The Quarterly of the Texas State Historical Association, Volume 2, July 1898 - April, 1899 Page: 74
The following text was automatically extracted from the image on this page using optical character recognition software:
74 Texas Historical Association Quarterly.
he filled for four years, traveling over the Southern States in the
interest of this foremost Methodist college for the young men of the
South. It has been said that he did more for that institution of
learning than 'any other man except its president, Robert Payne,
who afterwards became a 'bishop 'of the M. E. Church.
Early in 1837, a call was made in the Alabama Conference for
volunteers to go as missionaries to the Republic of Texas. A tall,
slender, and delicate looking young man of thirty-five years was
the first -one to volunteer, saying: "Here am I; send me." HIe was
Littleton Fowler. Dr. Martin Ruter, an older minister, and a mar-
ried man with a large family, then took his stand by the side of
the first volunteer. They were immediately joined by Robert Alex-
ander, a hearty frontiersman, who said, "I am both strong and
young; let me go."'
Thrall says, in his "Methodism in Texas": "In the early annals
of Methodism in Texas, the name of Littleton Fowler will be for-
Two older brothers, John H., and Wiley P. Fowler, had emi-
grated to the Spanish province, Texas, as early as 1816, and had
joined a party of Tennessee relatives, George and Travis Wright,
on Red River. Wiley P. Fowler soon returned to Kentucky to live
a long and 'honorable life as one among the ablest jurists and judges
of that proud State. John H. remained on Red River to serve his
adopted country in many ways. In 1838, he represented Red River
County as senator in the Texas Congress.
'Bradford C. Fowler, another brother, was a Red River County
volunteer in the Texas Revolution of 1836. He was a young ser-
geant in Fannin's command, but he was separated while on detail
duty from the main command at the time of Fannin's calamitous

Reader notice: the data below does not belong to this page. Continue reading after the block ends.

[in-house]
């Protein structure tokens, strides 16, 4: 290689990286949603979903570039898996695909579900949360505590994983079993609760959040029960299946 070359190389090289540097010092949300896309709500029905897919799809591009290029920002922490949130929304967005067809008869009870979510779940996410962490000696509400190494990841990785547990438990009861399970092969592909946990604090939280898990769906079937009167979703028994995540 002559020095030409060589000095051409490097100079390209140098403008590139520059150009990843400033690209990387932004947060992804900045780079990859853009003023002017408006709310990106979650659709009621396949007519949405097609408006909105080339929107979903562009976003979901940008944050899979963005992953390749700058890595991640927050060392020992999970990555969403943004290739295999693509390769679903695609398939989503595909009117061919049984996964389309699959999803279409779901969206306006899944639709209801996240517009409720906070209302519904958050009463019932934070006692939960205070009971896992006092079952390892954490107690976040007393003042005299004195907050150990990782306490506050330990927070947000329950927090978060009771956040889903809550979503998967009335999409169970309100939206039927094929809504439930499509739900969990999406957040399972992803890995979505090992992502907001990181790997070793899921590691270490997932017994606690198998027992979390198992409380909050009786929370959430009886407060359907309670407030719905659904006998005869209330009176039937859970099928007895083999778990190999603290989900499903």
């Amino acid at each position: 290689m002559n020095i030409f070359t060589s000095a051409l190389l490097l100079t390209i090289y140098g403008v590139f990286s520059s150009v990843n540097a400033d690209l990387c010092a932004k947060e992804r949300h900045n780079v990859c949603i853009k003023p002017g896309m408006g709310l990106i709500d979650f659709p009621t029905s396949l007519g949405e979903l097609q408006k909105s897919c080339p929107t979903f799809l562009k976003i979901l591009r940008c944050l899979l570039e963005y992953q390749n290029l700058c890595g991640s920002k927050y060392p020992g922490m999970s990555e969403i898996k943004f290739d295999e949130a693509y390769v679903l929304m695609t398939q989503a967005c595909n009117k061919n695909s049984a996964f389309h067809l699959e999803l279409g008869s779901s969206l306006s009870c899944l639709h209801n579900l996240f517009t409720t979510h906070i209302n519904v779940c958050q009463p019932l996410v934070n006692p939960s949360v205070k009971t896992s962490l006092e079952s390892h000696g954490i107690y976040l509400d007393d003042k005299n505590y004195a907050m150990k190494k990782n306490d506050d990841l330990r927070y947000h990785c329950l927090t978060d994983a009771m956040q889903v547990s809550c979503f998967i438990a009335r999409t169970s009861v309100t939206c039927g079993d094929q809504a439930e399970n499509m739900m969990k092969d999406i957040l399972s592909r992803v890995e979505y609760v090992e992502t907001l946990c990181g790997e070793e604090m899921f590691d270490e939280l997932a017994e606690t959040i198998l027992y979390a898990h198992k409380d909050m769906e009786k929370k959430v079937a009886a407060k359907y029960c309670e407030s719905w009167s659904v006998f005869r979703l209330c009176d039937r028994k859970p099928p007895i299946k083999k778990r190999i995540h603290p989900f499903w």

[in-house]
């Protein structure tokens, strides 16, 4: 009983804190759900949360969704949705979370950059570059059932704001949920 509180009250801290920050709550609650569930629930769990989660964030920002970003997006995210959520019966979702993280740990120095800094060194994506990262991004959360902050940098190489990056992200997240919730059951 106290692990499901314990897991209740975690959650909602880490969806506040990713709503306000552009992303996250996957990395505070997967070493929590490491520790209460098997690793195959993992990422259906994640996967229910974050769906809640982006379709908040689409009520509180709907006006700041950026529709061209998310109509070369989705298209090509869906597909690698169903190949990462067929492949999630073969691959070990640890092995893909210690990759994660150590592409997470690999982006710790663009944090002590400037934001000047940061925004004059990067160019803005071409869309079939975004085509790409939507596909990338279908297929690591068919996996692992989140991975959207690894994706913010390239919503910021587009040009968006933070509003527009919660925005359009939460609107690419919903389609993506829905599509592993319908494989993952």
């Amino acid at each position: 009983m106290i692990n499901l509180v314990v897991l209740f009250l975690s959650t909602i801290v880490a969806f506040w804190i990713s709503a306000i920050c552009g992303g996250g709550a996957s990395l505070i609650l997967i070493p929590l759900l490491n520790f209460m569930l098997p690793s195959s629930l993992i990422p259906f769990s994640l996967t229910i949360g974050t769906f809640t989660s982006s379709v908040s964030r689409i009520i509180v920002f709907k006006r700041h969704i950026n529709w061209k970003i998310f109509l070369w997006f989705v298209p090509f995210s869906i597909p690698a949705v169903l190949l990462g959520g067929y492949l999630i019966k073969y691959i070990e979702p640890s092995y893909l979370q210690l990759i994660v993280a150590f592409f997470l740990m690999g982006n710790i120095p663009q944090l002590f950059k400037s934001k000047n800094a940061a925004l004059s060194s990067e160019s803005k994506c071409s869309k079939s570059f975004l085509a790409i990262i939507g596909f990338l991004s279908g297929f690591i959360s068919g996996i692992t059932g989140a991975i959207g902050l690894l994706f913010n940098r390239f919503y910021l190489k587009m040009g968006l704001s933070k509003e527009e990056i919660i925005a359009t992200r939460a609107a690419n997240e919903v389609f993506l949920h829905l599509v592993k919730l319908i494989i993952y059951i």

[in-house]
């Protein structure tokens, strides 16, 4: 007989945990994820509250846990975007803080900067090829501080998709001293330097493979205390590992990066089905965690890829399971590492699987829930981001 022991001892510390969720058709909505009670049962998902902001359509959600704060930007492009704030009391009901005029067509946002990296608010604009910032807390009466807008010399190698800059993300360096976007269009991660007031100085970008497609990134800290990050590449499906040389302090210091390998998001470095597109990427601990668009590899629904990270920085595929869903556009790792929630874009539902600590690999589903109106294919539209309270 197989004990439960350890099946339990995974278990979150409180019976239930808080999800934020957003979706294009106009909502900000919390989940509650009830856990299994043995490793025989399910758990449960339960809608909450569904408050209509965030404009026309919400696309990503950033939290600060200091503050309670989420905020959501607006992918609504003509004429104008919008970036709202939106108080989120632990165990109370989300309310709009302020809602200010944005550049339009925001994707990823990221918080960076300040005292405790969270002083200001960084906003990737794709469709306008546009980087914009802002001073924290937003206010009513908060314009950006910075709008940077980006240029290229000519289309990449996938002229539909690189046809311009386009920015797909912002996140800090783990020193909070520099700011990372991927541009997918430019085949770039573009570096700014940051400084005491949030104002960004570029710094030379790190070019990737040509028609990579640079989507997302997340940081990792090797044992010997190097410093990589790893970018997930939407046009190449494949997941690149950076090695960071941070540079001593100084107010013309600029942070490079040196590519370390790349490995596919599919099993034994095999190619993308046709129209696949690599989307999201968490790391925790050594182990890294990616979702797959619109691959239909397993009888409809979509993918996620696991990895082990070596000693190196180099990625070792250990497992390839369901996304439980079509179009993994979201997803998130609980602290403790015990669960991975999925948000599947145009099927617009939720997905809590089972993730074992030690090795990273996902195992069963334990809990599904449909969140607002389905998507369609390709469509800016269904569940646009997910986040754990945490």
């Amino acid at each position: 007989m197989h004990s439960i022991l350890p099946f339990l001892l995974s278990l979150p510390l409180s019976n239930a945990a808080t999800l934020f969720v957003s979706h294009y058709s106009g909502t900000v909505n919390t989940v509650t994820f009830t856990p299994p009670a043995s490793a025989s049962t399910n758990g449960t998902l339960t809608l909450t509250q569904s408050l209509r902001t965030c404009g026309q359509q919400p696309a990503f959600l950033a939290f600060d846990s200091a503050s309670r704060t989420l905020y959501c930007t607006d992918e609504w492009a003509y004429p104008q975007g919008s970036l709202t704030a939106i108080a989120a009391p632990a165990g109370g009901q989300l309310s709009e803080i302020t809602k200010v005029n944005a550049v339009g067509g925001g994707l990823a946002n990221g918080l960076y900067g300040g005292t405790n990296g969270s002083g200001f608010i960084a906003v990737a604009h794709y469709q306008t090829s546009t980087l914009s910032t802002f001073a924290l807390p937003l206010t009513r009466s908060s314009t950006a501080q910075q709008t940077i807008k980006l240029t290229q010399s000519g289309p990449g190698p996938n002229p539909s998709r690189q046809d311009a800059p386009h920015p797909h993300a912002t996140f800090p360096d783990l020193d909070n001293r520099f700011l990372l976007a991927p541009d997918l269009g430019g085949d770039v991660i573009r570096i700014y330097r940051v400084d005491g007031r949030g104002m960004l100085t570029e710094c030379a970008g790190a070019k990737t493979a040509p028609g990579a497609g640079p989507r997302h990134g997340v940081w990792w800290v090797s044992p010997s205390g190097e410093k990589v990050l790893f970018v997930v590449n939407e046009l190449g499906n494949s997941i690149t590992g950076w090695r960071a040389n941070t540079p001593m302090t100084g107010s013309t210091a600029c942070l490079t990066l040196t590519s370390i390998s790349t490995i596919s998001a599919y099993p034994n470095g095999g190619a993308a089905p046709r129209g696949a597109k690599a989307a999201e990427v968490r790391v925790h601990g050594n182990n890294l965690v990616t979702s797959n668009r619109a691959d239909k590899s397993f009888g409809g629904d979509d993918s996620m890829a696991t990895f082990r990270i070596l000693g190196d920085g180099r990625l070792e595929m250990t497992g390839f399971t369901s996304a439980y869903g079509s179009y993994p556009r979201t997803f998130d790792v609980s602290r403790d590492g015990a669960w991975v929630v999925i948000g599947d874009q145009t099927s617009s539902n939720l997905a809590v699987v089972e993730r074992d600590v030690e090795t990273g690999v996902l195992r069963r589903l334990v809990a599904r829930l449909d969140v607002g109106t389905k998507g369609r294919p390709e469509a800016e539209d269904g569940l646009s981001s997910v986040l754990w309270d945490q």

surrender, so he escaped the subsequent massacre at Goliad. He
went to California in 1849, to seek gold, but he found a grave in-
Andrew J. Fowler-familiarly known as "Jack Fowler"-fol-
lowed his mnissionary brother to 'Texas, in 1837, to hold many posi-
tions of trust during old Republic days and through her early state-
1These facts have been related in the family circle by the widow of
Littleton Fowler, and by A. J. Fowler, the youngest brother of the
Texas missionary, who once contributed the same to the Texas Chris-
tian (Methodist) Advocate.
Here’s what’s next.
This issue can be searched. Note: Results may vary based on the legibility of text within the document.
Tools / Downloads
Get a copy of this page or view the extracted text.
Citing and Sharing
Basic information for referencing this web page. We also provide extended guidance on usage rights, references, copying or embedding.
Reference the current page of this Periodical.
Texas State Historical Association. The Quarterly of the Texas State Historical Association, Volume 2, July 1898 - April, 1899, periodical, 1898/1899; Austin, Texas. (texashistory.unt.edu/ark:/67531/metapth101011/m1/78/: accessed July 24, 2017), University of North Texas Libraries, The Portal to Texas History, texashistory.unt.edu; crediting Texas State Historical Association.